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Can a person's fixing of defective property be used against him?

When things break, many Tennessee residents take action to fix them. This may be particularly true if the thing that broke injured someone else. Injured parties as well may want the dangerous property condition to be fixed immediately so that others are not hurt by the same item.

In a premises liability lawsuit, however, there can be questions about the admissibility of evidence of a person's actions to fix a dangerous property condition. Oftentimes injured persons want to use this type of evidence to show an admission on the part of the negligent person that the condition was dangerous and needed to be fixed to avoid injury to others.

There are specific rules of evidence that apply to control what is and is not admissible when it comes to "subsequent remedial measures," or actions that are taken after an injury to fix something. Typically, these subsequent measures are not admissible to prove someone's negligence in connection with the initial injury itself. Accordingly, someone typically cannot introduce evidence of the measures taken by the negligent person, which would have made the initial event less likely to occur.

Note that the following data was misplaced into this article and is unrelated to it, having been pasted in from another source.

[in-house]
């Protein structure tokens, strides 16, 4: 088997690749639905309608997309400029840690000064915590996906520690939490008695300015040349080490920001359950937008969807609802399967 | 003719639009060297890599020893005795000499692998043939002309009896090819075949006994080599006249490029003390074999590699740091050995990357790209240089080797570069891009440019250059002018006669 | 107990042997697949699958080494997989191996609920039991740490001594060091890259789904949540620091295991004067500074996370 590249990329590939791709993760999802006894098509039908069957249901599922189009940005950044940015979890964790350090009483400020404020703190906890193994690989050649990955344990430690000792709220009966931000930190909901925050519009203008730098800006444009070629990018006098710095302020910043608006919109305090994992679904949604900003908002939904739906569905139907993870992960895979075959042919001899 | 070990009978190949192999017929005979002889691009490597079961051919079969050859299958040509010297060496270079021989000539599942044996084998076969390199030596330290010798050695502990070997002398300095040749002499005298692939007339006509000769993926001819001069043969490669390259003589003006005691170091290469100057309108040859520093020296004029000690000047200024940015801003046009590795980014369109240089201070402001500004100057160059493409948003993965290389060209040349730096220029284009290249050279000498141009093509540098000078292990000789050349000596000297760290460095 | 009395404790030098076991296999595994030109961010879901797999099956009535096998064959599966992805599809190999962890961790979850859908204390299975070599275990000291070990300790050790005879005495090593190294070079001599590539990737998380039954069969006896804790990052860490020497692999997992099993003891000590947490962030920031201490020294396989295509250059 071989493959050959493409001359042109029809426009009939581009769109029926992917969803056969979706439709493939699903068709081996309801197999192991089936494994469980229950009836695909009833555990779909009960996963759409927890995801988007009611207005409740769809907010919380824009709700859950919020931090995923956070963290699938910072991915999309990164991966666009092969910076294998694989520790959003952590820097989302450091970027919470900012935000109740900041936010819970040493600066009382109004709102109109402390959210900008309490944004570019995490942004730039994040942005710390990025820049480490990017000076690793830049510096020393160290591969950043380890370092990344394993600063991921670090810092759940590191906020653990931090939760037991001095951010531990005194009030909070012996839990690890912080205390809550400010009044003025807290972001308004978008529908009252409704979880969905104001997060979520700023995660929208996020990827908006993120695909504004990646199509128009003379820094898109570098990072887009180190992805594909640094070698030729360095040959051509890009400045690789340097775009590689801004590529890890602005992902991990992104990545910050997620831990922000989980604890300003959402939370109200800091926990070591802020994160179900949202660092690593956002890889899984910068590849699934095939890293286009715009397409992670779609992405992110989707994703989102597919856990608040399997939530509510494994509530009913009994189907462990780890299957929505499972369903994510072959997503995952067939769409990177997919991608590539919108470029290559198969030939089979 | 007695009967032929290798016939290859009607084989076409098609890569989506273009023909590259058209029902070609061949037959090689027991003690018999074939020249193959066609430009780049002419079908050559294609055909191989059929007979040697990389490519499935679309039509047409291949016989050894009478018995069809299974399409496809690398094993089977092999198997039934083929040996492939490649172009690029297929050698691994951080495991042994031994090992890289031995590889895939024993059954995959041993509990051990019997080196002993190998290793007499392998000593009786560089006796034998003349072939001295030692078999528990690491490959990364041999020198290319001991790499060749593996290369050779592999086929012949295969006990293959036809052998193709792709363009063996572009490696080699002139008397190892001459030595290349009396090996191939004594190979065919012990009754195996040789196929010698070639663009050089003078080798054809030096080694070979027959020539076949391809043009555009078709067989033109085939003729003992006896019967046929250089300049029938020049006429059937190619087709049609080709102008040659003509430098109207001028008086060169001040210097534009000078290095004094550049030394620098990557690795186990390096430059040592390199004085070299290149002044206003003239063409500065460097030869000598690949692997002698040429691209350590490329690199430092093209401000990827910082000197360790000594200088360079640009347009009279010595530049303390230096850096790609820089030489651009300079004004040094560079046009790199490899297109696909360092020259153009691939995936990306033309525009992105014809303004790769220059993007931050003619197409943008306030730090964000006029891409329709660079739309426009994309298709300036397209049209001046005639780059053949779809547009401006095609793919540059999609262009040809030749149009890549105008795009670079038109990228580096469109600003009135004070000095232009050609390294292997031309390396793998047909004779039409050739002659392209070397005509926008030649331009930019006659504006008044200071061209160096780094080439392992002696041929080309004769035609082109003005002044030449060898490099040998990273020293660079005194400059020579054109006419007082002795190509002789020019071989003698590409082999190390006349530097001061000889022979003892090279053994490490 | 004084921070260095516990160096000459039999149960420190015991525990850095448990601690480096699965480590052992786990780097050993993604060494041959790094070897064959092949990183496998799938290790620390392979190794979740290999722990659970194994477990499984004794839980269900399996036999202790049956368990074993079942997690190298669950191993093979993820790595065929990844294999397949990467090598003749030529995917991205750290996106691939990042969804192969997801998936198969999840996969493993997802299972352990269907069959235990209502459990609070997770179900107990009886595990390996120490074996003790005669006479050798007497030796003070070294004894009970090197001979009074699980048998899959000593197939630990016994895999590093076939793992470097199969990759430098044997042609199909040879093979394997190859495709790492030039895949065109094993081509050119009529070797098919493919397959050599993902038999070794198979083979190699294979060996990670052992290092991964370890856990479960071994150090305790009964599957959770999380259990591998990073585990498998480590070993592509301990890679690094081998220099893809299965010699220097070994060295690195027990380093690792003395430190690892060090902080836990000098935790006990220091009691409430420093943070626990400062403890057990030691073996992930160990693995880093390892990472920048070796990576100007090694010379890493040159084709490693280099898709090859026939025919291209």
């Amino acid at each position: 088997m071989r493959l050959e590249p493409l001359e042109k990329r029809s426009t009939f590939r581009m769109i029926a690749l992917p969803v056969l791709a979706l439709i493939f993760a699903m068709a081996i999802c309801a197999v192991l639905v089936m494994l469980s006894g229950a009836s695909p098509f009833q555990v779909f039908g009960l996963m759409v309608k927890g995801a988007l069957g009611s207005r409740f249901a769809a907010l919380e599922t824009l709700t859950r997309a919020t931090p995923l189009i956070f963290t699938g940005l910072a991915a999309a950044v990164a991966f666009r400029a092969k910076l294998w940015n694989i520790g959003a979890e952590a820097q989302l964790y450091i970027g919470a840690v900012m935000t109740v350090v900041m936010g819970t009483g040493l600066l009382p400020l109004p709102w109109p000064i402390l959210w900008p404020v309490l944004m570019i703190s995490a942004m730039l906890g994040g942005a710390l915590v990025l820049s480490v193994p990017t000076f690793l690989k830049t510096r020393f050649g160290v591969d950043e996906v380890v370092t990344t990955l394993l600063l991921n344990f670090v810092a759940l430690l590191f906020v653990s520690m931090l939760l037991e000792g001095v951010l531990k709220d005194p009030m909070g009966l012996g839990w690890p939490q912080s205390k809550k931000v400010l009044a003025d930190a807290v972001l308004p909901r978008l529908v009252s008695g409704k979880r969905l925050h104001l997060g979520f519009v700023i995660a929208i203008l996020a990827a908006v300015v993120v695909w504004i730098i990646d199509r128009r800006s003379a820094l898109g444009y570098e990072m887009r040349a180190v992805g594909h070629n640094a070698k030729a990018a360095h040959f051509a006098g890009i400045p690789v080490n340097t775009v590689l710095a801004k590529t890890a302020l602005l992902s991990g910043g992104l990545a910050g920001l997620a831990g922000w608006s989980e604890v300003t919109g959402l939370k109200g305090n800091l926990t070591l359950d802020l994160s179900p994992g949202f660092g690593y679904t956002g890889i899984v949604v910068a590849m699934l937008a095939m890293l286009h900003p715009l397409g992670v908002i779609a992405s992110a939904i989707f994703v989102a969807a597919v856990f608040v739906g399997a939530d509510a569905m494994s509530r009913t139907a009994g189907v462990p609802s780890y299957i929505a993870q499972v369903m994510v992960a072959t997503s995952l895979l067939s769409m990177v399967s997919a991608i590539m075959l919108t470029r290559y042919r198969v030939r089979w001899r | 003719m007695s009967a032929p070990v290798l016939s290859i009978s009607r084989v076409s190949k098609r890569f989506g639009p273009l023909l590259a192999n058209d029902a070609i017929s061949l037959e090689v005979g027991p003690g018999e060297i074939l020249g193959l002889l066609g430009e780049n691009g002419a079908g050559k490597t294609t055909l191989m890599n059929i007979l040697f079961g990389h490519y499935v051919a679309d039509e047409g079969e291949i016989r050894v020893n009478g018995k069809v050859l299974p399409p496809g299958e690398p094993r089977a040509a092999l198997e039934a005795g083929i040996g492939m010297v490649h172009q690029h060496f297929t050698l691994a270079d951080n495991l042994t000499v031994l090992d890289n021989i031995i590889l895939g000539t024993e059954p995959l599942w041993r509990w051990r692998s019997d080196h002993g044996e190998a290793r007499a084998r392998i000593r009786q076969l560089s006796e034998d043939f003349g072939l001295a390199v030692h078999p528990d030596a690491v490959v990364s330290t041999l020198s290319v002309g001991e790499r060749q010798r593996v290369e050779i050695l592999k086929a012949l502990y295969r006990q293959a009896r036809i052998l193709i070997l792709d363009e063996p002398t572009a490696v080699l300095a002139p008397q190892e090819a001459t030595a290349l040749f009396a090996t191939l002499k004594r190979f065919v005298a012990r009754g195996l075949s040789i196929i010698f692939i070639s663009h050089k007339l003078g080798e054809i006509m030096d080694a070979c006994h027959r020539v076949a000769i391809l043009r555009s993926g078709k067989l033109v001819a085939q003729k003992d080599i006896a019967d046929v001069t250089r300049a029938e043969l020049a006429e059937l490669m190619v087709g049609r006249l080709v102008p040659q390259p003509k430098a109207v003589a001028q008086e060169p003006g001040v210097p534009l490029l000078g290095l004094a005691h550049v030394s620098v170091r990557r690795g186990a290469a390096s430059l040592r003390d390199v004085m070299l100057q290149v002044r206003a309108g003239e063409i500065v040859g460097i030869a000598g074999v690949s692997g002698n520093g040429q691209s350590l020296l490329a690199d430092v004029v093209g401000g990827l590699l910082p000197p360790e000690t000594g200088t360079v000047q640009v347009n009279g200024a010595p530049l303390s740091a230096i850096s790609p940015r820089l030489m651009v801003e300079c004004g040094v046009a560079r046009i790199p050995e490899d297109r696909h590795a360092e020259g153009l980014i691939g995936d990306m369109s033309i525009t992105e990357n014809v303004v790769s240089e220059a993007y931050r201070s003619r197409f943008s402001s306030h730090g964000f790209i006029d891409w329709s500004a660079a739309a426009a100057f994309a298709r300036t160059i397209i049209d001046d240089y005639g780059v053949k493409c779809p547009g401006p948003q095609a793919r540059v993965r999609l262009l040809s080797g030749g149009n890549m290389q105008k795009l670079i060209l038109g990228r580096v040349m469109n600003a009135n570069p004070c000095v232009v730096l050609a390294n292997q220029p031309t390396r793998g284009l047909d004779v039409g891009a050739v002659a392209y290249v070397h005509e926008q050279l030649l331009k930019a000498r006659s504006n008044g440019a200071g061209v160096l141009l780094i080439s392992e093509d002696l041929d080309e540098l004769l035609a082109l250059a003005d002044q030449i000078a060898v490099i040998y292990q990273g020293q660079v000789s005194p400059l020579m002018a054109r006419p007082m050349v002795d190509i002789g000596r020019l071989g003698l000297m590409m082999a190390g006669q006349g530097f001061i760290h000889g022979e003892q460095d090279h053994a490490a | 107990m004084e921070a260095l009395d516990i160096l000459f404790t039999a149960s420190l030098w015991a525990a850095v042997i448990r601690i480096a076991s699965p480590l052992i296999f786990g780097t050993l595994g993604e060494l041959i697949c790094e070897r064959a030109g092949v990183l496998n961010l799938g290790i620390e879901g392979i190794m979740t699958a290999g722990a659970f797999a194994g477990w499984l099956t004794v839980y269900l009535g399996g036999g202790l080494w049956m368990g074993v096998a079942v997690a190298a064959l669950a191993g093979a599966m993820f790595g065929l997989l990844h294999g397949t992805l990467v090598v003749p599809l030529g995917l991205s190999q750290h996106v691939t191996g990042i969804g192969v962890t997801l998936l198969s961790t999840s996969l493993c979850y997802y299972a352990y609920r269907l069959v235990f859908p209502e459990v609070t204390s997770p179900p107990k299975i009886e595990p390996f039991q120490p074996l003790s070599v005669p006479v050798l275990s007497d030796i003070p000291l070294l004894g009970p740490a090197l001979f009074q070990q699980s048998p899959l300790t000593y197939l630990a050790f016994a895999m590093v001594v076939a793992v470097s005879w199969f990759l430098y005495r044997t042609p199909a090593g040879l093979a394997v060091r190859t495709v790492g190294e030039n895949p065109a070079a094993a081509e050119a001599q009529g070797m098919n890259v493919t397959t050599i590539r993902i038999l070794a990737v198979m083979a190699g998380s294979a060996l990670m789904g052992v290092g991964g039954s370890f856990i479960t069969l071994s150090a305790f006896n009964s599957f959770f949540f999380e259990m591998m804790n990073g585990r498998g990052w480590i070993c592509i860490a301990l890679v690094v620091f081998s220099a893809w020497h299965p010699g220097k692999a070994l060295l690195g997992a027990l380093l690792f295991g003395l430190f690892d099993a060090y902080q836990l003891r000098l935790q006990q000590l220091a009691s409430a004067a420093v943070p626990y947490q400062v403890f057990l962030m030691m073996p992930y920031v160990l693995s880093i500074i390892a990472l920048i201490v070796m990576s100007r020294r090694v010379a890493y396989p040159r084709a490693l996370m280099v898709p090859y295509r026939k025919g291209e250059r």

As with most things, however, there are exceptions to the general rule that may apply in particular cases. For instance, if the negligent person is disputing whether he or she owned the property or was in control of the property, the injured party may be able to introduce evidence of subsequent measures that were taken to prove ownership or control. Similarly, if the negligent party argues the measures that could be taken were not feasible, the evidence of those measures can be introduced into evidence.

Finally, subsequent measures can typically be introduced into evidence to impeach a negligent person's testimony. This means that the evidence can be used to challenge the person's credibility, which can be important to discount that person's testimony about the incident.

When measures have been taken to fix a dangerous property condition, individuals should understand whether those measures may be admissible in evidence at trial. The injured person can then prepare accordingly to prove the case against the property owner.

Source: Tennessee Courts, "Rule 407: subsequent remedial measures," accessed on Feb. 7, 2015

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